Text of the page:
TrialNet

 

What is TrialNet?

TrialNet is a network of 18 clinical centers working with more than 200 screening sites throughout the United States, Canada, Finland, United Kingdom, Italy, Australia, and New Zealand. This network is dedicated to the study, prevention, and early treatment of type 1 diabetes. TrialNet is supported by the National Institutes of Health and major diabetes organizations. Website: www.diabetestrialnet.org

TrialNet Pathway to Prevention Study

Type 1 diabetes is a lifelong disease that occurs in both children and adults. It develops when the body attacks and destroys insulin-producing cells in the pancreas. The immune attack that leads to diabetes goes on for years before the person has symptoms. A simple screening blood test can tell us if the immune attack has begun. 

Relatives of people with type 1 diabetes have about 15 times greater risk for developing the disease than people with no family history. The TrialNet Pathway to Prevention Study offers the screening blood test at no cost to family members of people with type 1 diabetes. The screening test looks for the presence of type 1 diabetes-related autoantibodies that can appear in the blood up to 10 years before type 1 diabetes develops.  

You can be screened if you are:
  • 1 to 45 years old and have a brother, sister, child, or parent with type 1 diabetes OR
  • 1 to 20 years old and have a cousin, aunt, uncle, niece, nephew, half-brother, half-sister, or grandparent with type 1 diabetes.
(Your relative probably has type 1 diabetes if he or she is diagnosed before age 40 and needed insulin injections within a year.)
 
Testing negative for autoantibodies does not mean that you will never get diabetes, but your risk is much lower than if you had tested positive. Over 95% of the people we test are negative for signs of increased risk. If you test negative now, you may change and become positive later on. So, if you are under 18 years old, you can be screened every year until you are 18.
 
Testing positive for one or more of the autoantibodies does not mean you will get type 1 diabetes, but it does mean that you have a greater risk. If you do test positive, you will be asked to join the Monitoring part of the Pathway to Prevention Study, where we will ask you to come in once or twice a year for more extensive testing as a way of monitoring you.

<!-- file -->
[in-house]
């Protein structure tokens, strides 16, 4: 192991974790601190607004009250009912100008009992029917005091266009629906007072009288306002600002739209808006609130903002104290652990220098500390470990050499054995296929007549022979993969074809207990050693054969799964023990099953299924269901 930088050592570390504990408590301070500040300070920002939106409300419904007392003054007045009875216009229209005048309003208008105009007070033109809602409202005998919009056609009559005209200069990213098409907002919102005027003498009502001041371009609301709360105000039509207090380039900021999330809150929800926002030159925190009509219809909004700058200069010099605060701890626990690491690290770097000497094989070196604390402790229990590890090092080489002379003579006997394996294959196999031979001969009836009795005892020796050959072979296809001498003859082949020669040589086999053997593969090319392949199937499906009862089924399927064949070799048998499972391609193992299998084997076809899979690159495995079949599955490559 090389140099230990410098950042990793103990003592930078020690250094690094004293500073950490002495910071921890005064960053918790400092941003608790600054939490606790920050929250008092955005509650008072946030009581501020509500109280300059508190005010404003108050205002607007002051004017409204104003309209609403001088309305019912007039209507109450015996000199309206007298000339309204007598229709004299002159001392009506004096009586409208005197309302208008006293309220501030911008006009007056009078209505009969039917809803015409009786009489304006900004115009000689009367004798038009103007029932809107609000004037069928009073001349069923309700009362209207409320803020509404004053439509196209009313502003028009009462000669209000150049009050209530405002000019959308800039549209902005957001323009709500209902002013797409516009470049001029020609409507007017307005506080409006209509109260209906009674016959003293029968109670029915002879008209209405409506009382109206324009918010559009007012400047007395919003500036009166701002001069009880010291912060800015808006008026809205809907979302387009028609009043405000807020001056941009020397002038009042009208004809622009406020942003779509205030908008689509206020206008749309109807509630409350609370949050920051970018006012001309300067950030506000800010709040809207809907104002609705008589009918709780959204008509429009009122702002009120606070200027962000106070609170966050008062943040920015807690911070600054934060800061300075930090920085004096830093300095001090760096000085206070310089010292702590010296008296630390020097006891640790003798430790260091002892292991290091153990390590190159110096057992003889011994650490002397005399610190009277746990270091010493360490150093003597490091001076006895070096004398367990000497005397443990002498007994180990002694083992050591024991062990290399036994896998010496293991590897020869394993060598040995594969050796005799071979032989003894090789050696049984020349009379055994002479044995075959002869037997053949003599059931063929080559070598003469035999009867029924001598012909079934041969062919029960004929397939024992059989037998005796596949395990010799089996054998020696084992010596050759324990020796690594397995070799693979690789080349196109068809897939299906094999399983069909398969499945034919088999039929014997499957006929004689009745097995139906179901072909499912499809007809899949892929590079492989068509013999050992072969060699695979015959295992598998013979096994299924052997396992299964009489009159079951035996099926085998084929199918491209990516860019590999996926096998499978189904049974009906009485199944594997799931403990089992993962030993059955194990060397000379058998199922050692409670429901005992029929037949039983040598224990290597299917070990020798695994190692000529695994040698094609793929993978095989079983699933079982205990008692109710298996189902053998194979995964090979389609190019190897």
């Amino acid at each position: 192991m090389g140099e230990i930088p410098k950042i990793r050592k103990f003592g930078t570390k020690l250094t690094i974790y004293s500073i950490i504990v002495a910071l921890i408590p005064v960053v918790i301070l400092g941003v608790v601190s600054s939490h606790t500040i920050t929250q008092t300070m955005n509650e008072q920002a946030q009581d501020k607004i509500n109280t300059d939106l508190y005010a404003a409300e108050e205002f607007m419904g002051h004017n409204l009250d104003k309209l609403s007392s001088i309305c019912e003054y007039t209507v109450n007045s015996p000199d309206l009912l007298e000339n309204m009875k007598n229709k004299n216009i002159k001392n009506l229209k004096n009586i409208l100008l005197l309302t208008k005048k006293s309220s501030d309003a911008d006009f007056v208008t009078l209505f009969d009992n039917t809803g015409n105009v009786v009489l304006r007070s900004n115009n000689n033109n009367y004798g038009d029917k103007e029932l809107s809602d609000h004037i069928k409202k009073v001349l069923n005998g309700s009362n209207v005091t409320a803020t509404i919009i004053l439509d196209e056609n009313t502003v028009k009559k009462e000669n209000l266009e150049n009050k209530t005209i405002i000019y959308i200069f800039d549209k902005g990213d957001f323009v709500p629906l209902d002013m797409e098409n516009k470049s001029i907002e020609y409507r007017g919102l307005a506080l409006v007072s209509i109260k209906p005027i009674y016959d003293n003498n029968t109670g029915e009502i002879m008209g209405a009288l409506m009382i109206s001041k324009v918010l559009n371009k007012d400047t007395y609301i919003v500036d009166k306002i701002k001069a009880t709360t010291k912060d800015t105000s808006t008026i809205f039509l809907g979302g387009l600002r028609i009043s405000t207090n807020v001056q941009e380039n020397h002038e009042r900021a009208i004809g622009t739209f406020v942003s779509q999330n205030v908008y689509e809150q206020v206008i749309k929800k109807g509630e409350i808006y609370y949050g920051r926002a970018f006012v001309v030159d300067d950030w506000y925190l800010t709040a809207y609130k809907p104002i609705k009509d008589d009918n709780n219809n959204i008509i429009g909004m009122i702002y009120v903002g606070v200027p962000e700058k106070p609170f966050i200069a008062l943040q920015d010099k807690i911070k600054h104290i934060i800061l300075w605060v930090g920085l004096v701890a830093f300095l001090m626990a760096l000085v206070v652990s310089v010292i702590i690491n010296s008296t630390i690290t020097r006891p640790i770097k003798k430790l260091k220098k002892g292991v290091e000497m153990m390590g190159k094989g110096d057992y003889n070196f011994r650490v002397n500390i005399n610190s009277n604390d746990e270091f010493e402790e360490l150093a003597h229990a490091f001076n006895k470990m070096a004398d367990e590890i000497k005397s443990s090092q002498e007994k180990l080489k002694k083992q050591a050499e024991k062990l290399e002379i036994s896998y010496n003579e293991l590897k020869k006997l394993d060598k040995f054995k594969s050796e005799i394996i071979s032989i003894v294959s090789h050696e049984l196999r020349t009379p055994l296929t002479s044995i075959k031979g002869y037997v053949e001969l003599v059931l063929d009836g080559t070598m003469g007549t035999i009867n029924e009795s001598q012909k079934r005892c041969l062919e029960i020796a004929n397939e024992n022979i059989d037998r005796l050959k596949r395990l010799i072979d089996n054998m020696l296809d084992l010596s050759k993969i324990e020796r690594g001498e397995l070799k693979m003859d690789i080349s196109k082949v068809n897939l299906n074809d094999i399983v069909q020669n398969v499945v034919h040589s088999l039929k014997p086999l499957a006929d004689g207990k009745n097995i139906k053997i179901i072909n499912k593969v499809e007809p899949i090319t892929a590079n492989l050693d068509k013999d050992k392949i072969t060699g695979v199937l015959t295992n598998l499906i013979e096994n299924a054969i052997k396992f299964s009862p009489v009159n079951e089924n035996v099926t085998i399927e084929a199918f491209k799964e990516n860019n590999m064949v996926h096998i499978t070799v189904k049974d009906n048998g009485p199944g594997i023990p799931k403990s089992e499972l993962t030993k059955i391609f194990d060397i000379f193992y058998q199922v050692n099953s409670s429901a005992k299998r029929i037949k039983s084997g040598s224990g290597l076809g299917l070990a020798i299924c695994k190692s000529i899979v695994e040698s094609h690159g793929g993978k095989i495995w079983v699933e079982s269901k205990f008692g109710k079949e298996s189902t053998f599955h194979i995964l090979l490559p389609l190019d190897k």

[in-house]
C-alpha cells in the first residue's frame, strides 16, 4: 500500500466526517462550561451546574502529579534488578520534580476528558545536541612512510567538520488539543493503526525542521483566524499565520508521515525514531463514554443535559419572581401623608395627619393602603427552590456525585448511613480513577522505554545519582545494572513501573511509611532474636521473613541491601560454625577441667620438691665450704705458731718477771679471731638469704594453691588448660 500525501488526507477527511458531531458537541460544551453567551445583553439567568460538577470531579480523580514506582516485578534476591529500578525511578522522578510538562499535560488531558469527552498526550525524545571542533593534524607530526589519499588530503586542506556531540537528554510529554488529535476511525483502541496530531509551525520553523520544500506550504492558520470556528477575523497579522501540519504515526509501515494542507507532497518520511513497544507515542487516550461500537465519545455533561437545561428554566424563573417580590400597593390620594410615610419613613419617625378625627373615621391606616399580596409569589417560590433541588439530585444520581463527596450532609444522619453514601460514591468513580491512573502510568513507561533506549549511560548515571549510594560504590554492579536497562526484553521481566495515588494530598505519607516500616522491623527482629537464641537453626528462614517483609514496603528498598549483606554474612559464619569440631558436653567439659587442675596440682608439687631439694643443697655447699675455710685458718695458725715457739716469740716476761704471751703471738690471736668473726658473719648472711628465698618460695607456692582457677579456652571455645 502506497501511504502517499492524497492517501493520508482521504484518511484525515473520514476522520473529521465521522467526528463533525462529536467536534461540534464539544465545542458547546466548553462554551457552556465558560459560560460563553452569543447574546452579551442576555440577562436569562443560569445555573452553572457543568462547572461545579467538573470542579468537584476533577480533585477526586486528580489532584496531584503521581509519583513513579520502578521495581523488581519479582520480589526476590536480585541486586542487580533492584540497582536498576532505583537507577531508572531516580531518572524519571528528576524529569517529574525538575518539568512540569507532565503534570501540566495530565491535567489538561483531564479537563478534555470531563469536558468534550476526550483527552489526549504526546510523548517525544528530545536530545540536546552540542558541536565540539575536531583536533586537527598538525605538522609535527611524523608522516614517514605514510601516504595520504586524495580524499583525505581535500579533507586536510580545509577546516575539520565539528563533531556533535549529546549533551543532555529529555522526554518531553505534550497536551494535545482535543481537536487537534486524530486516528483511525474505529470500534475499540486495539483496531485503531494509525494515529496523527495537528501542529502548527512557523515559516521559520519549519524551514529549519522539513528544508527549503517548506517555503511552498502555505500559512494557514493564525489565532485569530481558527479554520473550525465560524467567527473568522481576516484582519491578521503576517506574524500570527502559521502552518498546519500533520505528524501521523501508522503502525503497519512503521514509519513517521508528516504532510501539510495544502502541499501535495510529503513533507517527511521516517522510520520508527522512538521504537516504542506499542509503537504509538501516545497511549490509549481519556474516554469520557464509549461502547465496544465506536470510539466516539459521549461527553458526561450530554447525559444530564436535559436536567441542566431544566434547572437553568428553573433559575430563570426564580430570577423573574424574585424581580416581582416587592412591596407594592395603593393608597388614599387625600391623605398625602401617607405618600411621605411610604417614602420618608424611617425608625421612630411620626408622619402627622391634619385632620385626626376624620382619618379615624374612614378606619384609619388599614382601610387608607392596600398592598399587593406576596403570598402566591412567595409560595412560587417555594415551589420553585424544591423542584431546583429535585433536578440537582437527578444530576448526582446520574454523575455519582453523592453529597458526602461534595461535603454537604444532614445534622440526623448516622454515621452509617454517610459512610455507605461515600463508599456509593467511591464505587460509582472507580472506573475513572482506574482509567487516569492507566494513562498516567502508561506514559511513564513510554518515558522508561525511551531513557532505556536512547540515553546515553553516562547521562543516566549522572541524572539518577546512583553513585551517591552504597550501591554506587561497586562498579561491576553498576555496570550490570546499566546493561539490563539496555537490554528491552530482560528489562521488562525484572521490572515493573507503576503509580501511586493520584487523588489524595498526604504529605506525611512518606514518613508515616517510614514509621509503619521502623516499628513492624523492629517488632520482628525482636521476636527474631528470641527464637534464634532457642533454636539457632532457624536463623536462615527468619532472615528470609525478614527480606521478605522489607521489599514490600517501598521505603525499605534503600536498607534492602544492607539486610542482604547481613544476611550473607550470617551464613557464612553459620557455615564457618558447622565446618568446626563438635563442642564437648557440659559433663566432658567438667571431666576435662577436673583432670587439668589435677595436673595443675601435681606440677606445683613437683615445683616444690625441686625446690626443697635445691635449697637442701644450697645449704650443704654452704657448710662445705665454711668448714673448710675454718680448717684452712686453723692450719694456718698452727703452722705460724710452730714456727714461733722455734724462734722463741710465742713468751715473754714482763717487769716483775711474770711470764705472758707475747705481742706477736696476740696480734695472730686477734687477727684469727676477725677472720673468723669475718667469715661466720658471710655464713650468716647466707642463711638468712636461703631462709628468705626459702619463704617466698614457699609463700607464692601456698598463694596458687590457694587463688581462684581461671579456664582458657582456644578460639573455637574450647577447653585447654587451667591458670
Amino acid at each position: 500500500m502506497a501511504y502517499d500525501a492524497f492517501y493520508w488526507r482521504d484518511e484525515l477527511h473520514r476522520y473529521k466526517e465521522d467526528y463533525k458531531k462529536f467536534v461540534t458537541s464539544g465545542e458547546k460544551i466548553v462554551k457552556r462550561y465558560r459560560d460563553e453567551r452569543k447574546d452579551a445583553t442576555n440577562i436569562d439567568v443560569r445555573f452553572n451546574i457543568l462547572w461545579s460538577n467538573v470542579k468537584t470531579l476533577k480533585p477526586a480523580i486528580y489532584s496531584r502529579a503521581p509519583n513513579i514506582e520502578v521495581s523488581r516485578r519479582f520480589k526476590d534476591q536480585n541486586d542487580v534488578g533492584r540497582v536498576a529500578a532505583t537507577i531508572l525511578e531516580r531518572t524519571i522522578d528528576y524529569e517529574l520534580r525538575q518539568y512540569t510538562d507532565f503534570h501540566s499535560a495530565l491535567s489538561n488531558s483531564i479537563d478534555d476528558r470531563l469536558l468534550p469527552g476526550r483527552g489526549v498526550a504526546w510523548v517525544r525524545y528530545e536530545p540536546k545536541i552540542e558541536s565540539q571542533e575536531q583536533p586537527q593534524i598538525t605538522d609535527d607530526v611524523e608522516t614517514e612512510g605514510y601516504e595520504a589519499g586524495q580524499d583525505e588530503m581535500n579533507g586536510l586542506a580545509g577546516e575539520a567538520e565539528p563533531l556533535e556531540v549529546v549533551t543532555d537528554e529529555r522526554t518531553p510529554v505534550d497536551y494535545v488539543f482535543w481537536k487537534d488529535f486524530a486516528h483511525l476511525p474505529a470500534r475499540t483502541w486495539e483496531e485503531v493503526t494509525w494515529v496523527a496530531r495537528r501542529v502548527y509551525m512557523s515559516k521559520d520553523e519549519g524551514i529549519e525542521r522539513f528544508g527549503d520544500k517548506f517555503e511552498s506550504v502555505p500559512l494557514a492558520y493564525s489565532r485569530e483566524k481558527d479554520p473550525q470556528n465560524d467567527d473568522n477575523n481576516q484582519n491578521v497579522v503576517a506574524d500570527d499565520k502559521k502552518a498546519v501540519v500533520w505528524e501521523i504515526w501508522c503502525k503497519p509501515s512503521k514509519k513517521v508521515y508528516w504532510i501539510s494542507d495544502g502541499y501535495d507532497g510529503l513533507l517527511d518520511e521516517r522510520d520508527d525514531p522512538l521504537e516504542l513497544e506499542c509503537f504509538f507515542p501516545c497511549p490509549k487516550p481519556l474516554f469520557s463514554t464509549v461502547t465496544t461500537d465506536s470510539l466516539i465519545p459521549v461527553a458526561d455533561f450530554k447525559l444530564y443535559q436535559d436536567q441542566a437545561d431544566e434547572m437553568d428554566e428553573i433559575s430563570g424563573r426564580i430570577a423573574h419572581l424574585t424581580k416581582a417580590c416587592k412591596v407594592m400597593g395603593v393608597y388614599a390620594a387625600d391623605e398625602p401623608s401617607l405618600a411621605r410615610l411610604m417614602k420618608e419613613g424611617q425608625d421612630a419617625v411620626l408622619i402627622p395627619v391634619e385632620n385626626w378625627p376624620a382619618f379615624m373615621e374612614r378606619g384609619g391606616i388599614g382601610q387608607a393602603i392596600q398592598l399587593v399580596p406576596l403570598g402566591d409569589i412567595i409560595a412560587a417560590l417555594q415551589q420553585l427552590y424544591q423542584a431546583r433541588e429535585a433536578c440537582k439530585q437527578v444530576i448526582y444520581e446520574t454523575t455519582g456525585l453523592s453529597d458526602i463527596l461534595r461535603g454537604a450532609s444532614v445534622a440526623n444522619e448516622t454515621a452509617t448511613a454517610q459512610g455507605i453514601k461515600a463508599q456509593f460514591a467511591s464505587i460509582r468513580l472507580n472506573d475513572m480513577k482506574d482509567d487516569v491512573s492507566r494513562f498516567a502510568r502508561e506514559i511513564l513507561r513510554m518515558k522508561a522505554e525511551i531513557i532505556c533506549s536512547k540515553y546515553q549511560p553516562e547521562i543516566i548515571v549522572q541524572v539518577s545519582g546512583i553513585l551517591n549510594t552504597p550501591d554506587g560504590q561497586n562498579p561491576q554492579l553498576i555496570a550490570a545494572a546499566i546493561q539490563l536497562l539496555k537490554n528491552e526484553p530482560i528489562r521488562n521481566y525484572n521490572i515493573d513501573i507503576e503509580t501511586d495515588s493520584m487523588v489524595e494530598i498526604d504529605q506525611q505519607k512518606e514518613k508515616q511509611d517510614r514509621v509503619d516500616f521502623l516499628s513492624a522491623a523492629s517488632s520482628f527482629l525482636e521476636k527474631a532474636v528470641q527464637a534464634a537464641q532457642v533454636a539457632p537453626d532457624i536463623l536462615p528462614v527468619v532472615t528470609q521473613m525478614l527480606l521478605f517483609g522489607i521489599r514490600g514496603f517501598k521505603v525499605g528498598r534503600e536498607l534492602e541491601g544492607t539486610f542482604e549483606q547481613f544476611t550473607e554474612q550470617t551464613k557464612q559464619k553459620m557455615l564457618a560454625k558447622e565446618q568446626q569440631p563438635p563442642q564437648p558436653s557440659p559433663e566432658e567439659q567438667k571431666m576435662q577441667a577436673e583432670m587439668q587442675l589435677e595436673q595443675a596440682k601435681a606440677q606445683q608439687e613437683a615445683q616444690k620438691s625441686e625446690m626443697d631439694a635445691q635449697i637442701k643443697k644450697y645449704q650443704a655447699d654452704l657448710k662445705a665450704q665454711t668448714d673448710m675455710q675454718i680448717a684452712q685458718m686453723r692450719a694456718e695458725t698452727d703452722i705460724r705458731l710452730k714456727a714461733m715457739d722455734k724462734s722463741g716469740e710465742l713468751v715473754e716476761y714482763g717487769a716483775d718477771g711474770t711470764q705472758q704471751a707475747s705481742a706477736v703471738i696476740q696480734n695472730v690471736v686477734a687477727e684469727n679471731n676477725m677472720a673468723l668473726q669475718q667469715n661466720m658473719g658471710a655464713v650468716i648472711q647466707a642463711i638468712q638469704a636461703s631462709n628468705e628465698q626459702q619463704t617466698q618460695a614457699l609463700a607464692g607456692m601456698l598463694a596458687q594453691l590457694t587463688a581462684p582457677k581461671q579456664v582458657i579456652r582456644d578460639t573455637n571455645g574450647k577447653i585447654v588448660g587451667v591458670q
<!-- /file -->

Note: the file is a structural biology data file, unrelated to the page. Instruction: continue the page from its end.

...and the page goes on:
TrialNet is offering studies testing ways to delay and prevent type 1 diabetes in those who are at risk, but do not have the disease. Eligibility for these prevention studies is determined by the tests done in the Monitoring part of the Pathway to Prevention Study. If at any time you are eligible for a prevention study, we will let you know. TrialNet is currently conducting three prevention studies, and more are being planned. The three prevention studies (all of which are being conducted at UCSF and some affiliated sites) are: Relatives of People with Type 1 Diabetes: From Age 3 to Age 45 - An Oral Insulin Preventative StudyRelatives of People with Diabetes: Age 6 to 45 Years with a Normal OGTT and Positive for 2 Antibodies, and Relatives of People with Diabetes: Age 8 to 45 Years With an Abnormal OGTT and Positive for 2 Antibodies.
 
If you are in the Monitoring part of the Pathway to Prevention Study and do go on to develop type 1 diabetes, the chances are that you will be diagnosed very early, often before any signs or symptoms occur, because we would have been monitoring you closely. Earlier diagnosis means earlier treatment. 
 
Earlier treatment has short-term and long-term advantages. TrialNet also conducts studies to delay the progression of type 1 diabetes once the disease is diagnosed. If you do go on to get diagnosed with type 1 diabetes, and become eligible for a study to delay the progression, we will let you know.
 

For Medical Professionals Who Are Interested in Screening the Family Members of Your Patients and/or Becoming a TrialNet Affiliate, please click here.